Greg Lee, a Key Member of Two U.C.L.A. Title-Winners, Dies at 70
Obits, September 25

A master of the assist, he played alongside Bill Walton and Jamaal Wilkes on teams that John Wooden led to the N.C.A.A. championship in 1972 and 1973.

Just Jaeckin, Whose ‘Emmanuelle’ Was a Scandalous Success, Dies at 82
Obits, September 25

His first film, the story of a young woman’s erotic adventures, was initially blocked by French censors but became a runaway hit.

Jim Post, Known for a Memorably ‘Groovy’ Hit Song, Dies at 82
Obits, September 24

He and his wife, Cathy Conn, had a Top 10 single with “Reach Out of the Darkness” as Friend & Lover in 1968. It’s still played today, but it was their only hit.

Roxanne Lowit, Fashion Photographer With a Backstage View, Dies at 80
Obits, September 24

Her candid shots at fashion shows captured stars of the industry as themselves and showed that the spectacle behind the curtain often rivaled the main event.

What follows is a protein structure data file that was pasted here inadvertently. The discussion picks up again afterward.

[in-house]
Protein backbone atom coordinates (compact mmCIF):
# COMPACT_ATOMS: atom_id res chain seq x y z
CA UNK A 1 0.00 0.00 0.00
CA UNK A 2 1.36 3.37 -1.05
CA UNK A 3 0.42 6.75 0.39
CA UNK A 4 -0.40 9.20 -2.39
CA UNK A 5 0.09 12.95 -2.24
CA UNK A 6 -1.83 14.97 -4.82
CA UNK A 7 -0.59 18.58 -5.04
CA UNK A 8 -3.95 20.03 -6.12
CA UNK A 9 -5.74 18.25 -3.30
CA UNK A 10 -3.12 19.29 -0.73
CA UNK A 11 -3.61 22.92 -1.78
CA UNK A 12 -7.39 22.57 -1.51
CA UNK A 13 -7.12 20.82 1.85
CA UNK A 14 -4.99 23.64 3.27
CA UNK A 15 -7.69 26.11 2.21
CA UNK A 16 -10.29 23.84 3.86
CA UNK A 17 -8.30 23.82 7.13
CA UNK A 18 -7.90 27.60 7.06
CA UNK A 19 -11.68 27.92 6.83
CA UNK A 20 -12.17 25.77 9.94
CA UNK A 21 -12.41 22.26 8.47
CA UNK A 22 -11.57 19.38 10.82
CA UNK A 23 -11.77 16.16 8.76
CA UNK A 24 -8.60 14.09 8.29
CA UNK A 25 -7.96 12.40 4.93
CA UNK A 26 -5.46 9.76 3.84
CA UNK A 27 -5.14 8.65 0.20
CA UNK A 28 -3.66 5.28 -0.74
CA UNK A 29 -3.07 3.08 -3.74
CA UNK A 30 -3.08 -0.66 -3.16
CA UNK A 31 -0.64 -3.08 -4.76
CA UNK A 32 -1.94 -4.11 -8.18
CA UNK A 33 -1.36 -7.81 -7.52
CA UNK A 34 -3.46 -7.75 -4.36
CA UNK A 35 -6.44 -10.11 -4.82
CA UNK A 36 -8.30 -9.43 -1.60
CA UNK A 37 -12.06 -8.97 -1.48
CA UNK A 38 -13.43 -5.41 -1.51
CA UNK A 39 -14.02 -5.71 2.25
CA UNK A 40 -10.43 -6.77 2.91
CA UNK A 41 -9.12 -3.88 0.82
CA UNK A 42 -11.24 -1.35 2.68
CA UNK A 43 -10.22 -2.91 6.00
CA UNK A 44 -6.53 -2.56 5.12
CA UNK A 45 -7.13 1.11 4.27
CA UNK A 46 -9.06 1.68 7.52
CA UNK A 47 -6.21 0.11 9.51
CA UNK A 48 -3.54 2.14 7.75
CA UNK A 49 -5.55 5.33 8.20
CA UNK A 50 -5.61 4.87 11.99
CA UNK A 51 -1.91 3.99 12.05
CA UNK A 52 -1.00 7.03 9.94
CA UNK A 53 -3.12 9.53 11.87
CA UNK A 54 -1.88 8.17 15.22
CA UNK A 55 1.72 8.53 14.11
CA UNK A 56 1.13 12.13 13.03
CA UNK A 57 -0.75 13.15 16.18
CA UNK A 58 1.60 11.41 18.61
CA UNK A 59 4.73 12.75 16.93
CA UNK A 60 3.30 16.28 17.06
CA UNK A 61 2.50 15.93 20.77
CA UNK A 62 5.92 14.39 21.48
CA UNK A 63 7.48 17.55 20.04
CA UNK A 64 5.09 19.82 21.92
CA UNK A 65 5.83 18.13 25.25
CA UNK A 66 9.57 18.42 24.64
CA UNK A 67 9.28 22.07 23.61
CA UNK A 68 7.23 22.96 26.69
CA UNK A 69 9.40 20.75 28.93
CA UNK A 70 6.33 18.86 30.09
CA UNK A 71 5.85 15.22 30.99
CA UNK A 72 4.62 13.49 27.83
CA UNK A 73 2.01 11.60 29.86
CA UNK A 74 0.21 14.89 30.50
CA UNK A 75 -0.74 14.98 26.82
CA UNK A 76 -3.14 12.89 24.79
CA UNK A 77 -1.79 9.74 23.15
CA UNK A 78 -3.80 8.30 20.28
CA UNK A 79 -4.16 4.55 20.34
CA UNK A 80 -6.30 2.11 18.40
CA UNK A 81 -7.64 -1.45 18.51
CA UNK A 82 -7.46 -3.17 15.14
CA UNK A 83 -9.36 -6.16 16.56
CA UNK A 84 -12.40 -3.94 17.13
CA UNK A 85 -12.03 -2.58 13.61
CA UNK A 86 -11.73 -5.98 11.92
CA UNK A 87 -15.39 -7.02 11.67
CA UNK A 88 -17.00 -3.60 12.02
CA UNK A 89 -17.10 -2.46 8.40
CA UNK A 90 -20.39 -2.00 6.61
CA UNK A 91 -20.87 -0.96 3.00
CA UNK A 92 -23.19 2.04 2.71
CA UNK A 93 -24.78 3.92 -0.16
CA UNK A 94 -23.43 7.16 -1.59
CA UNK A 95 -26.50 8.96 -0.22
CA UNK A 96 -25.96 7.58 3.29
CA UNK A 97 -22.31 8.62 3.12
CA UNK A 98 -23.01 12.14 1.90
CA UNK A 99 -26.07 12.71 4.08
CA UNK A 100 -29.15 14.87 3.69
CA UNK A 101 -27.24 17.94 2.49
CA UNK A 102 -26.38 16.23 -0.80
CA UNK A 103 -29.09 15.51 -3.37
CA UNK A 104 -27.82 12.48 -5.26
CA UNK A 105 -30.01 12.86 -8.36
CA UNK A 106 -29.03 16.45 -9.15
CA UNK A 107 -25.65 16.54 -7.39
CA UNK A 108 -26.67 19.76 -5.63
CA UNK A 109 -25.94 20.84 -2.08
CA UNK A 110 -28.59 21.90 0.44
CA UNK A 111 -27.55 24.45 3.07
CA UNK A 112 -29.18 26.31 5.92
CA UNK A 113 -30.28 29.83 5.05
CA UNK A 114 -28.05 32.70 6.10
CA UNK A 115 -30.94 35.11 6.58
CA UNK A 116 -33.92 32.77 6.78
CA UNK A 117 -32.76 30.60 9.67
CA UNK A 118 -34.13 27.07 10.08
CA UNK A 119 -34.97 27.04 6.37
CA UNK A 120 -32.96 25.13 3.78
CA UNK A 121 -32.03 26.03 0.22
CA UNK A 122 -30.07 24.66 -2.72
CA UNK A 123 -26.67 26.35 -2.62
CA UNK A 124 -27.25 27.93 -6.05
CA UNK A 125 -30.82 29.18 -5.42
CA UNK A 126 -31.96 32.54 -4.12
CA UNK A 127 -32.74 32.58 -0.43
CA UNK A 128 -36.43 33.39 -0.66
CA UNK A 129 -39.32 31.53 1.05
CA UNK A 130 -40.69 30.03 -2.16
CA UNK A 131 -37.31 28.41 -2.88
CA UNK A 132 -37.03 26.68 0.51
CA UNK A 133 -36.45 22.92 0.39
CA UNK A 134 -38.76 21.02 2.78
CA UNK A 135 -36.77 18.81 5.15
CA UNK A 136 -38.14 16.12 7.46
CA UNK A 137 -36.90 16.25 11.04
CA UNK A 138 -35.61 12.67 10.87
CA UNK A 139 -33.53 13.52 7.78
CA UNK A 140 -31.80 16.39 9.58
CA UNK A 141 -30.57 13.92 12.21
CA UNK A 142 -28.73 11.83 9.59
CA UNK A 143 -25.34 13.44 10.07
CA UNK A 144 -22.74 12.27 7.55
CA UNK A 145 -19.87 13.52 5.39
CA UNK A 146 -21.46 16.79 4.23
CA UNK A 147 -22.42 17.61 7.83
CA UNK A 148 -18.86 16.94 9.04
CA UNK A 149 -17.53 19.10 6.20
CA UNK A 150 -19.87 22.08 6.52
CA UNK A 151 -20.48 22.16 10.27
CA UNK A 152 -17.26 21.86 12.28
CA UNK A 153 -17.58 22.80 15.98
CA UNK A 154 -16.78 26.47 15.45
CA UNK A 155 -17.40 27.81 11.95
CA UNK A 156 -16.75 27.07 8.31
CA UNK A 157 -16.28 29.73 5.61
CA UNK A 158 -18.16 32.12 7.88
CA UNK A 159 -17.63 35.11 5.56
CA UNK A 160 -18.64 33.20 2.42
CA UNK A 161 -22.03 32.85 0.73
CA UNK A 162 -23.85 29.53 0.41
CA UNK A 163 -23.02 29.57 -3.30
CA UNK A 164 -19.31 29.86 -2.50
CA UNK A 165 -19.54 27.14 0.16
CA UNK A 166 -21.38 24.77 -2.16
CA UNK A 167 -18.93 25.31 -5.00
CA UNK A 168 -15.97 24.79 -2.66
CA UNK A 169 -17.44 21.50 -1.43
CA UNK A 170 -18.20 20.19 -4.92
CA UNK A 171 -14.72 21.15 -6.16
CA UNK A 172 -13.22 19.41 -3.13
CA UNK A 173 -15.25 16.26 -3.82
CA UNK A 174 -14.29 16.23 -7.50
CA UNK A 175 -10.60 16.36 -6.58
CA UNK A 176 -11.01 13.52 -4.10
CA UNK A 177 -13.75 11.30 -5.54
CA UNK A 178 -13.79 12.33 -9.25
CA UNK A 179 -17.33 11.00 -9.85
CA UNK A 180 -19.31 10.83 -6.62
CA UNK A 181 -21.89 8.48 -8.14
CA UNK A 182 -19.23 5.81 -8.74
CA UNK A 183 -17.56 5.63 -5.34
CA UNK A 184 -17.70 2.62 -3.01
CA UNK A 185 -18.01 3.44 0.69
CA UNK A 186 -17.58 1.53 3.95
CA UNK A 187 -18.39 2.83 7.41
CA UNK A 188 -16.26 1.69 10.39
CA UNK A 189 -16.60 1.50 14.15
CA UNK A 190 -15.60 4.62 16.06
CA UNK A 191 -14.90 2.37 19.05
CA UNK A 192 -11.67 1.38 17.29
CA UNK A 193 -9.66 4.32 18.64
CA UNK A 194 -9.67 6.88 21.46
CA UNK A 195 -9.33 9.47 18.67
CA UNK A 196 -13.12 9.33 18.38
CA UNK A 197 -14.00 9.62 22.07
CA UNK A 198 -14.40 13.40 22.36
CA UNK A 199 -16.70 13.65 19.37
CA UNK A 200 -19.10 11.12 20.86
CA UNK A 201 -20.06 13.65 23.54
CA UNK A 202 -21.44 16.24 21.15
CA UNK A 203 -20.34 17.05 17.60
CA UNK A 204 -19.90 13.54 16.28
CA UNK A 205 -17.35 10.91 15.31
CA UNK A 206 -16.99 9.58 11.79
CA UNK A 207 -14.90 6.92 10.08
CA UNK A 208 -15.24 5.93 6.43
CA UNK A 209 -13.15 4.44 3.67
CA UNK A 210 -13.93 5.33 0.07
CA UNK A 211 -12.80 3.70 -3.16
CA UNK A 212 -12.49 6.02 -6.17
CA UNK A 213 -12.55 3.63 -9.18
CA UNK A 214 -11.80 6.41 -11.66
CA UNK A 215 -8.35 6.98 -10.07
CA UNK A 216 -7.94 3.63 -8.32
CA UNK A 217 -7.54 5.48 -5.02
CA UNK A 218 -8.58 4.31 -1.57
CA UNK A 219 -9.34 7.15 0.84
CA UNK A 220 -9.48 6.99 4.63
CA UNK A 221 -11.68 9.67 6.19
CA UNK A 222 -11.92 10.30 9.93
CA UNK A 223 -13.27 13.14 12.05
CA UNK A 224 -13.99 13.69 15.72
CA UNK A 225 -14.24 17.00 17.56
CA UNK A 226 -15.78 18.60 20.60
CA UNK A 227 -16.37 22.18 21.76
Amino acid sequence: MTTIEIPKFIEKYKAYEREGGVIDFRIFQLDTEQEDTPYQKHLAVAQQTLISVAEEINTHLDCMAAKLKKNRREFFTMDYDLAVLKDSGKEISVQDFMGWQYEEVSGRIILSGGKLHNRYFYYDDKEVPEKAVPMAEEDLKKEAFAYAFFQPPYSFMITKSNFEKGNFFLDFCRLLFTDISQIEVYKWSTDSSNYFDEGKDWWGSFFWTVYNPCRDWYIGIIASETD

Pharoah Sanders, Whose Saxophone Was a Force of Nature, Dies at 81
Obits, September 24

He first gained wide recognition for his work with John Coltrane. He went on to a fertile, prolific career, releasing dozens of albums as a leader.

Louise Fletcher, 88, Dies; Oscar Winner for ‘One Flew Over the Cuckoo’s Nest’
Obits, September 24

She was largely unknown to the public when she was cast as what the American Film Institute called one of cinema’s most memorable villains.

Donald Blinken, Ambassador, Financier and Art Patron, Dies at 96
Obits, September 23

He co-founded a venture capital firm, championed Mark Rothko, served in Hungary during a pivotal period and raised a future U.S. secretary of state.

Ilse Nathan and Ruth Siegler, Sisters and Survivors Together, Die 11 Days Apart
Obits, September 23

They stood by each other at Birkenau, married other Holocaust survivors, lived near each other in Alabama and remained close into their 90s.

Irwin Glusker, 98, Dies; Gave American Heritage Its Distinctive Look
Obits, September 23

A veteran art director, he was best known for his work at the lavish magazine of U.S. history that became a fixture in dens across the country.

Newton Harrison, a Founder of the Eco-Art Movement, Dies at 89
Obits, September 23